Coach's son gets big payoff to leave Florida State




 
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November 15th, 2006  
Team Infidel
 
 

Topic: Coach's son gets big payoff to leave Florida State




BRENT KALLESTAD

Associated Press

TALLAHASSEE, Fla. - Florida State offensive coordinator Jeff Bowden received a $537,500 payoff from the school's boosters to resign following several seasons of declining production.
The settlement was revealed Wednesday when the school released a copy of the agreement Bowden's attorneys reached with the university and its boosters. The resignation takes effect Nov. 26, a day after the season finale against Florida.
Bowden - youngest son of head coach Bobby Bowden - retains his present $141,000 salary until his contract expires next August. He then will receive annual payments of $107,500 until August 2012.
The agreement, dated Nov. 14, was signed by Jeff Bowden, whose legal first name is George. Also signing it was Andy Miller, president of Seminole Boosters, Inc., Florida State president T.K. Wetherell and athletic director Dave Hart Jr.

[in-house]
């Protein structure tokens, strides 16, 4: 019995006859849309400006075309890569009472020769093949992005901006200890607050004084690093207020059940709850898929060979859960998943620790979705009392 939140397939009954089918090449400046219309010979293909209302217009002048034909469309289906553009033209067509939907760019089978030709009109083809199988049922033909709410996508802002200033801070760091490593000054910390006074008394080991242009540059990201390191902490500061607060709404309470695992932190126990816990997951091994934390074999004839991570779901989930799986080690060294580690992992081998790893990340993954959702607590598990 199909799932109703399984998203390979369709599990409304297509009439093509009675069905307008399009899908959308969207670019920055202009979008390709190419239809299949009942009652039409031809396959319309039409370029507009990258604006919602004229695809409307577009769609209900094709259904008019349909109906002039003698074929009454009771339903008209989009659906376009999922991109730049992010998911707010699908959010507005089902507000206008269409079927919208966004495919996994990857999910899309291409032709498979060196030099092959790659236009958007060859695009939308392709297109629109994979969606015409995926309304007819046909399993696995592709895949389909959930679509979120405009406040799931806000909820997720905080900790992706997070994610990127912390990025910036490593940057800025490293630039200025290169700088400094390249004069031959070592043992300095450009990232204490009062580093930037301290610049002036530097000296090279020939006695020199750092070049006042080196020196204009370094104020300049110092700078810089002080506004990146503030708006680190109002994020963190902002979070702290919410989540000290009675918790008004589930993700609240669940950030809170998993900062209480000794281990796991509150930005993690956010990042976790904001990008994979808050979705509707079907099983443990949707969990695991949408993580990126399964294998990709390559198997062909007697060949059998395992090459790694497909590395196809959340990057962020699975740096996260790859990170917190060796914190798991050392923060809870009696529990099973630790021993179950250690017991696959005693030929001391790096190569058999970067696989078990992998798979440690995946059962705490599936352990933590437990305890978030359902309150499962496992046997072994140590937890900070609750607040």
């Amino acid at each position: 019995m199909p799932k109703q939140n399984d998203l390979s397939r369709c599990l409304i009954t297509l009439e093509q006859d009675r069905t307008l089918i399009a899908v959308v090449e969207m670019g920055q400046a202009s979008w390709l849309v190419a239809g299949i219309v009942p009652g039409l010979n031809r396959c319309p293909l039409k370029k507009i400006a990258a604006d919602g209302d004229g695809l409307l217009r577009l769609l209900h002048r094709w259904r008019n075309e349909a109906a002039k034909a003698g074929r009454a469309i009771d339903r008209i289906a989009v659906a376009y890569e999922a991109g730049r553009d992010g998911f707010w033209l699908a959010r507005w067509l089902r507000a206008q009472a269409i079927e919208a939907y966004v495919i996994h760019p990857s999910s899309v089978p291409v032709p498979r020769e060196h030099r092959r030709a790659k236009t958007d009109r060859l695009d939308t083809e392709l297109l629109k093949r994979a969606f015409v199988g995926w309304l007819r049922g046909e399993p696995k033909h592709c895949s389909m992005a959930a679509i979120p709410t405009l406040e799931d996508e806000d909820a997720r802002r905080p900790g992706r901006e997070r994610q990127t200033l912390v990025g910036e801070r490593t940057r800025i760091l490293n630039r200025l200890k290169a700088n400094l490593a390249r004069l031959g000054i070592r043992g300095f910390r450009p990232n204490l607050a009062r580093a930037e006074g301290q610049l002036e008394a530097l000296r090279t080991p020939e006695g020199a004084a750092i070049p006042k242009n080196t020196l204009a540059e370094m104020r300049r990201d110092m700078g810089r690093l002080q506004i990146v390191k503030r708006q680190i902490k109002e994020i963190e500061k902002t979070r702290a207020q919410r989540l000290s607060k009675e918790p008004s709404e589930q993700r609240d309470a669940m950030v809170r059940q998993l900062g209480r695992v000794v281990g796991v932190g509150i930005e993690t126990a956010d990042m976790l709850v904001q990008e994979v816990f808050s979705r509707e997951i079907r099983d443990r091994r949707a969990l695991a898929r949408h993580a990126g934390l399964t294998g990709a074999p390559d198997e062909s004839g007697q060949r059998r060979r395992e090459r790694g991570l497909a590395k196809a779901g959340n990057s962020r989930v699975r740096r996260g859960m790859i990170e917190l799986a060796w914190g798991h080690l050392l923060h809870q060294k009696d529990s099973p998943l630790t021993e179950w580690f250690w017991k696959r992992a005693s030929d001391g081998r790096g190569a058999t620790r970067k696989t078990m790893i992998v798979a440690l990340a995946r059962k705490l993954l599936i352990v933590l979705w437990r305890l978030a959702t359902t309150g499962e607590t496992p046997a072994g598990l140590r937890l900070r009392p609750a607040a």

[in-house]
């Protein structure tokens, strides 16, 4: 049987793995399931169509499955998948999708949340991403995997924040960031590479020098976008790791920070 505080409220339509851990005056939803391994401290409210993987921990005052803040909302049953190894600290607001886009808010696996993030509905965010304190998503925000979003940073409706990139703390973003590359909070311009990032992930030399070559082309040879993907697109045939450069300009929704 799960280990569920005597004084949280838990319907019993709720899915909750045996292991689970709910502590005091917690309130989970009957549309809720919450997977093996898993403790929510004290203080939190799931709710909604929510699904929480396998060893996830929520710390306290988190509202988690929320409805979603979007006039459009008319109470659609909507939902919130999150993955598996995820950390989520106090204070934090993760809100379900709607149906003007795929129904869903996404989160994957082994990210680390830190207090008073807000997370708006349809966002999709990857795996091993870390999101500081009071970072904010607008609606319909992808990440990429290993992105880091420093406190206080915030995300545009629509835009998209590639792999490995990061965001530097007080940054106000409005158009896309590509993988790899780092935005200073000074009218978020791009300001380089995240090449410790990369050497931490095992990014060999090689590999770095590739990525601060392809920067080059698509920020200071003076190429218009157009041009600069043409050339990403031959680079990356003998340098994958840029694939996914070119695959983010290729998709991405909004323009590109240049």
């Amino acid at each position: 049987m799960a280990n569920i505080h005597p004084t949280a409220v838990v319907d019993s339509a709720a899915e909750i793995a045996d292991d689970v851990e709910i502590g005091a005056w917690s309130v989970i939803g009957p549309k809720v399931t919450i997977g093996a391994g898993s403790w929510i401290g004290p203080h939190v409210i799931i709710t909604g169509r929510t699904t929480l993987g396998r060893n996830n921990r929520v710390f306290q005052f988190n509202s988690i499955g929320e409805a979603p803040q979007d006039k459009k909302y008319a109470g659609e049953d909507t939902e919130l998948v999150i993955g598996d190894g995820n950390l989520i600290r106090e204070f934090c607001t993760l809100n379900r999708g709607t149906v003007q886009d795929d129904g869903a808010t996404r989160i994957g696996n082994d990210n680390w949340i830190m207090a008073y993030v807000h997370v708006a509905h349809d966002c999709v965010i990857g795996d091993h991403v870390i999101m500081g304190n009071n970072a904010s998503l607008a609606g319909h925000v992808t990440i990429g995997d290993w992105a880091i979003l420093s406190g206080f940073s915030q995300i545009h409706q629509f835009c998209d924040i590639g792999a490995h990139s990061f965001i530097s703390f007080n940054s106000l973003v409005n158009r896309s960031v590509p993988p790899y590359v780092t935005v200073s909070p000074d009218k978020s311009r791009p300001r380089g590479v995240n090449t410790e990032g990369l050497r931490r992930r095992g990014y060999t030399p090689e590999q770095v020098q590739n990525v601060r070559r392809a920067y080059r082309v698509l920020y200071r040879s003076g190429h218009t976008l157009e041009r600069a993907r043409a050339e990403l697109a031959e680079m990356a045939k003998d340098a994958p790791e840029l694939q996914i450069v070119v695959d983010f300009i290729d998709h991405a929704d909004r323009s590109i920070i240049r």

Wetherell and Hart would not comment.
"It's not like we stand on the sideline on these things," Miller said. "What we try to do is provide the university, the people in charge of these decisions, with the resources to make the calls they need to make."
The payout will most likely come from concessions proceeds at the games, Miller said.
The agreement does not preclude Jeff Bowden from getting another job. He will still receive biweekly payments of $4,135. It also precludes Jeff Bowden from suing the school.
Bowden also participated in a special optional retirement program for state university employees that contributed 10 percent of his salary this year.
Jeff Bowden, 46, had been under fire for the past several years as Florida State's offense declined while his dad defended the staff.
But with Bobby Bowden's contract expiring in January of 2008, it was uncertain if the university was willing to negotiate an extension while Jeff Bowden remained on staff.
"It's just amazing," Bobby Bowden said Wednesday. "When things go wrong the first thing they blame is the offensive coordinator. That's kind of the game we Americans play."
 


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